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Foursquare’s Deal with American Express Comes at a Critical Time for Both Companies

Foursquare, the location-based social network, has shown impressive growth during the past 12 months. Its number of employees has risen from 15 to more than 70, and Foursquare users have increased from less than 1 million to more than 10 million. In a bid to maintain this momentum and strengthen user loyalty, the company recently signed a deal with American Express.

The concept is to link Foursquare accounts with American Express cards. So when American Express card holders use a mobile device to alert Foursquare of their location, they automatically receive discounts and deals, without the need for coupons, special codes or NFC technology. When users see a deal that they’re interested in, they “check in” to the merchant, accept the deal and pay with their American Express card. It’s a great way to combine card payments with location-based social networking.

The scheme was piloted at the South by Southwest Interactive Festival in March 2011. Sixty companies in Austin, Texas, participated in a “spend $5, save $5” promotion. Following this, the service went live across Austin with special deals from retailers H&M and Sports Authority and restaurant chain Union Square Hospitality Group (USHG). Deals included $10 back after spending $75 at H&M and $15 back on spending $100 at the USHG barbecue restaurant, Blue Smoke.

The introduction of American Express marks an important step for Foursquare as it tries to gain some credibility with mainstream users by adding a monetary element to interactions. Until now, Foursquare has probably been best known as the location-based equivalent of Facebook or Twitter — diverting, but without a commercial aspect. By offering a genuinely attractive deal for ordinary American Express card holders, Foursquare hopes to expand beyond its current niche market of technology-savvy users.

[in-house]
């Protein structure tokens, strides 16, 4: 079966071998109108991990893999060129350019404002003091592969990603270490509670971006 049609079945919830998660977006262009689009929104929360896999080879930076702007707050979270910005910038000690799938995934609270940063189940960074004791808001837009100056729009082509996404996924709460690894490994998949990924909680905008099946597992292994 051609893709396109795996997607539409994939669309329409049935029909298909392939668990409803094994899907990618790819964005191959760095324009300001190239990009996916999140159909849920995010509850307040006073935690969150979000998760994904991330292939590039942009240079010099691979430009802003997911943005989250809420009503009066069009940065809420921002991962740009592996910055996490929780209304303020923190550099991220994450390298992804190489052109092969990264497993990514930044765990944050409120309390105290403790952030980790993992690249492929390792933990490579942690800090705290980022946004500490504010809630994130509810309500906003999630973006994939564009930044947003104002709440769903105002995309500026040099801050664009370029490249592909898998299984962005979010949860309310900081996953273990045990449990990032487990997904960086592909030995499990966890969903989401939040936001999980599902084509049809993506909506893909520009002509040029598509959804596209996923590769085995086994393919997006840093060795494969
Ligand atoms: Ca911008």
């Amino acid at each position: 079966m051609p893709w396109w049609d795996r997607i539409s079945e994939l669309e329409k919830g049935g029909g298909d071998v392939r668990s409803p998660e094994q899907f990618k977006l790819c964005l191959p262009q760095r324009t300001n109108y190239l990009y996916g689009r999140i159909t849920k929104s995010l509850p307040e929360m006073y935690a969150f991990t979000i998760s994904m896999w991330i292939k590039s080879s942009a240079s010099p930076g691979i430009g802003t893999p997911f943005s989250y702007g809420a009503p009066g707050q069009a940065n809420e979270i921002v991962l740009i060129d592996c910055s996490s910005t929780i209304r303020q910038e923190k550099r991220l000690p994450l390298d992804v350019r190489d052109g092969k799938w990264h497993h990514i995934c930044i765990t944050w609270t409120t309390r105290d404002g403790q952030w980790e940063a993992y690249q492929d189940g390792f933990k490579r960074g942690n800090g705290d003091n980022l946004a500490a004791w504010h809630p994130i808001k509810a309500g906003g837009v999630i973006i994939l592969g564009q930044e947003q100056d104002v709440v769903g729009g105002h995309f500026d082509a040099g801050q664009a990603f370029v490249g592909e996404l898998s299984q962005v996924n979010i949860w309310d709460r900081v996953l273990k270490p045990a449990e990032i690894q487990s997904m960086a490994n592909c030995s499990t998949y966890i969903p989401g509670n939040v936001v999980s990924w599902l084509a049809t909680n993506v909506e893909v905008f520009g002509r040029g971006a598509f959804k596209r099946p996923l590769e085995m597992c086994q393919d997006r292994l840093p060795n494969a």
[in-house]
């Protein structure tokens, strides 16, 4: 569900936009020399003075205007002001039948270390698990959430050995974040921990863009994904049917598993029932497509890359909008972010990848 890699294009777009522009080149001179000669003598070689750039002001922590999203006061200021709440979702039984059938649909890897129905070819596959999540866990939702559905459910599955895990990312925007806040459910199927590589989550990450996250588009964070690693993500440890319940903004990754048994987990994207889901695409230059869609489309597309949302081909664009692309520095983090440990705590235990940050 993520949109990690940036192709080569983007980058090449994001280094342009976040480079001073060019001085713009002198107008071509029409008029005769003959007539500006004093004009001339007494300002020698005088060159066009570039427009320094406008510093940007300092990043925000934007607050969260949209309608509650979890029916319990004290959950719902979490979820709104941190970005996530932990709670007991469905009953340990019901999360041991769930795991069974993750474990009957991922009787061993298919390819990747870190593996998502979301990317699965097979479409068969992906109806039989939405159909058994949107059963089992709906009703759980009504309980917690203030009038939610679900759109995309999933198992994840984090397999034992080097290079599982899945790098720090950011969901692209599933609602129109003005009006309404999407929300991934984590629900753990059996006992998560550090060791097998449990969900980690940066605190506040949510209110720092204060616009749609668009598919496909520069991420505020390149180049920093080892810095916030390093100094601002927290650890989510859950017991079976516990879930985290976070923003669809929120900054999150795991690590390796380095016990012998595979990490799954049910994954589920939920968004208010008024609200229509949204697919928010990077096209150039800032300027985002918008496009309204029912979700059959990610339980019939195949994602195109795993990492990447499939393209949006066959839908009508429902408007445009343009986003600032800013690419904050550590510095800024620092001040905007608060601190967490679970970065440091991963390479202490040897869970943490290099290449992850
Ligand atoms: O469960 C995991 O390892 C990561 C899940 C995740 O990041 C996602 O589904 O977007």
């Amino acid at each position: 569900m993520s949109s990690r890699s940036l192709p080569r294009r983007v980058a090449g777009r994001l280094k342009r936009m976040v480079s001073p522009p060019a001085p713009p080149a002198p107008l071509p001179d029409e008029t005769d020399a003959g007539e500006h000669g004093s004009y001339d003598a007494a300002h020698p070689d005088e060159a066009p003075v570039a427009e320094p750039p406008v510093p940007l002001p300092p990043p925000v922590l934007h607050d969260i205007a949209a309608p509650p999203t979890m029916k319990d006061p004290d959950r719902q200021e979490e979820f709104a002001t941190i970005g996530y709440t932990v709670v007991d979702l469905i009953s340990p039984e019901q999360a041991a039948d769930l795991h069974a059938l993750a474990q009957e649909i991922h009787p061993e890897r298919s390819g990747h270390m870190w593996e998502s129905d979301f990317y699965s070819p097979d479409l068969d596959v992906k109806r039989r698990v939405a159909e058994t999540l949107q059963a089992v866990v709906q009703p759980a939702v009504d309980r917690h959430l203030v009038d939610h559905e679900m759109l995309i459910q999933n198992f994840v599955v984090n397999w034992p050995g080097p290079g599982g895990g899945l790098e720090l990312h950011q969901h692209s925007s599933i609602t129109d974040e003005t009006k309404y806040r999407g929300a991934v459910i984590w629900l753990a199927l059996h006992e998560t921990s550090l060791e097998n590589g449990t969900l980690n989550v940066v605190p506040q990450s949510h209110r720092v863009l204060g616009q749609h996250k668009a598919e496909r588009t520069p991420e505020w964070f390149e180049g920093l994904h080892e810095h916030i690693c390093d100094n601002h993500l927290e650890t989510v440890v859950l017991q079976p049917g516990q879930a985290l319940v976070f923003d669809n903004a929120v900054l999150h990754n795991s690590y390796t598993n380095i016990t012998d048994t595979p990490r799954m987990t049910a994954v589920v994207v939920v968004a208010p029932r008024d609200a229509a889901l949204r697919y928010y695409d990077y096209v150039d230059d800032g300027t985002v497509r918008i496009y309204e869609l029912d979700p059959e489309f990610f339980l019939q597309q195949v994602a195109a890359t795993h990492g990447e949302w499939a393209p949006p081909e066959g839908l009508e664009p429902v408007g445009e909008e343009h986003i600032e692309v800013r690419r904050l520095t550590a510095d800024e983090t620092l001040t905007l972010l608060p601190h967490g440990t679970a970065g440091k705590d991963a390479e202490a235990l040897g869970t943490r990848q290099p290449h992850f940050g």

For American Express, the deal couldn’t come at a more important time. Recent trials and project proposals for mobile payment schemes in the US have seen companies coming together into various camps. As these alliances begin to attract merchants and retailers, the cross-over market between location-based social networking and mobile payments is likely to become very competitive. So it’s important American Express gets in early.

But how long will it be before rival companies begin to offer similar services? The four largest mobile network operators in the US have come together to form Isis, a single platform for mobile payments. They are calling for an open system of retailers, merchants and credit-card companies. Meanwhile, Google could create its own network of localised deals and promotions. Google Offers provides a similar coupon-based service to Groupon. If it were to combine localised deals with Google Wallet, it could turn into a dangerous adversary. Google Wallet has already attracted major partners such as Sprint and MasterCard.

I do wonder what American Express can necessarily bring to Foursquare outside the US. Although the company has a global reach, it’s strongest in its domestic market and lacks the ubiquity of say, Visa, in terms of users and merchants. Foursquare may need to explore similar partnerships if it wants to raise its profile in other regions. The company secured $50 million in funding following its deal with American Express, and has clearly set its sights on keeping ahead of the pack.